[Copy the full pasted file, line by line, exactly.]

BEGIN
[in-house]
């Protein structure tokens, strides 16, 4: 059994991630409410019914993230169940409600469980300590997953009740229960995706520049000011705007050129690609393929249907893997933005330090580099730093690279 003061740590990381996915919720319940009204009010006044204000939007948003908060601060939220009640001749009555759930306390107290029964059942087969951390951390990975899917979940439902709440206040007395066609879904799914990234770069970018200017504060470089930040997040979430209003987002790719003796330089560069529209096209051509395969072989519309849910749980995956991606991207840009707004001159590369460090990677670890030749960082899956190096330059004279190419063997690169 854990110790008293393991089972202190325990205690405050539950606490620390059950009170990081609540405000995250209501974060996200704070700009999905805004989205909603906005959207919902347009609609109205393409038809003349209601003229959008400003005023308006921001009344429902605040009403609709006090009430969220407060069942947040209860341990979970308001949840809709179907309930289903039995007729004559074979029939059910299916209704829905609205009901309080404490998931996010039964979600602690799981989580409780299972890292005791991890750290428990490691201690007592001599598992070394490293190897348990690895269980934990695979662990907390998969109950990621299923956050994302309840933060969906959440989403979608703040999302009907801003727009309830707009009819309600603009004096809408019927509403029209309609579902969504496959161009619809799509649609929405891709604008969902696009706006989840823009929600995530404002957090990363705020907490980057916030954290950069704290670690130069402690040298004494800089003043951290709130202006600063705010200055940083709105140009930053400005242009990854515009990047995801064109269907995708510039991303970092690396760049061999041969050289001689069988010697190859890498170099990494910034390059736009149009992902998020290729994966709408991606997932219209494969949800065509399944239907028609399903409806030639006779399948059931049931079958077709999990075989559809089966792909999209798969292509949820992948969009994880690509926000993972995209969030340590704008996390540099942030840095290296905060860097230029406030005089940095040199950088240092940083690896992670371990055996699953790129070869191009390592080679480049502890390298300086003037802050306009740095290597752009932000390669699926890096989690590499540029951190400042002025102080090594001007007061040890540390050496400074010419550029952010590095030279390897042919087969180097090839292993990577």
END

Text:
[in-house]
């Protein structure tokens, strides 16, 4: 059994991630409410019914993230169940409600469980300590997953009740229960995706520049000011705007050129690609393929249907893997933005330090580099730093690279 003061740590990381996915919720319940009204009010006044204000939007948003908060601060939220009640001749009555759930306390107290029964059942087969951390951390990975899917979940439902709440206040007395066609879904799914990234770069970018200017504060470089930040997040979430209003987002790719003796330089560069529209096209051509395969072989519309849910749980995956991606991207840009707004001159590369460090990677670890030749960082899956190096330059004279190419063997690169 854990110790008293393991089972202190325990205690405050539950606490620390059950009170990081609540405000995250209501974060996200704070700009999905805004989205909603906005959207919902347009609609109205393409038809003349209601003229959008400003005023308006921001009344429902605040009403609709006090009430969220407060069942947040209860341990979970308001949840809709179907309930289903039995007729004559074979029939059910299916209704829905609205009901309080404490998931996010039964979600602690799981989580409780299972890292005791991890750290428990490691201690007592001599598992070394490293190897348990690895269980934990695979662990907390998969109950990621299923956050994302309840933060969906959440989403979608703040999302009907801003727009309830707009009819309600603009004096809408019927509403029209309609579902969504496959161009619809799509649609929405891709604008969902696009706006989840823009929600995530404002957090990363705020907490980057916030954290950069704290670690130069402690040298004494800089003043951290709130202006600063705010200055940083709105140009930053400005242009990854515009990047995801064109269907995708510039991303970092690396760049061999041969050289001689069988010697190859890498170099990494910034390059736009149009992902998020290729994966709408991606997932219209494969949800065509399944239907028609399903409806030639006779399948059931049931079958077709999990075989559809089966792909999209798969292509949820992948969009994880690509926000993972995209969030340590704008996390540099942030840095290296905060860097230029406030005089940095040199950088240092940083690896992670371990055996699953790129070869191009390592080679480049502890390298300086003037802050306009740095290597752009932000390669699926890096989690590499540029951190400042002025102080090594001007007061040890540390050496400074010419550029952010590095030279390897042919087969180097090839292993990577």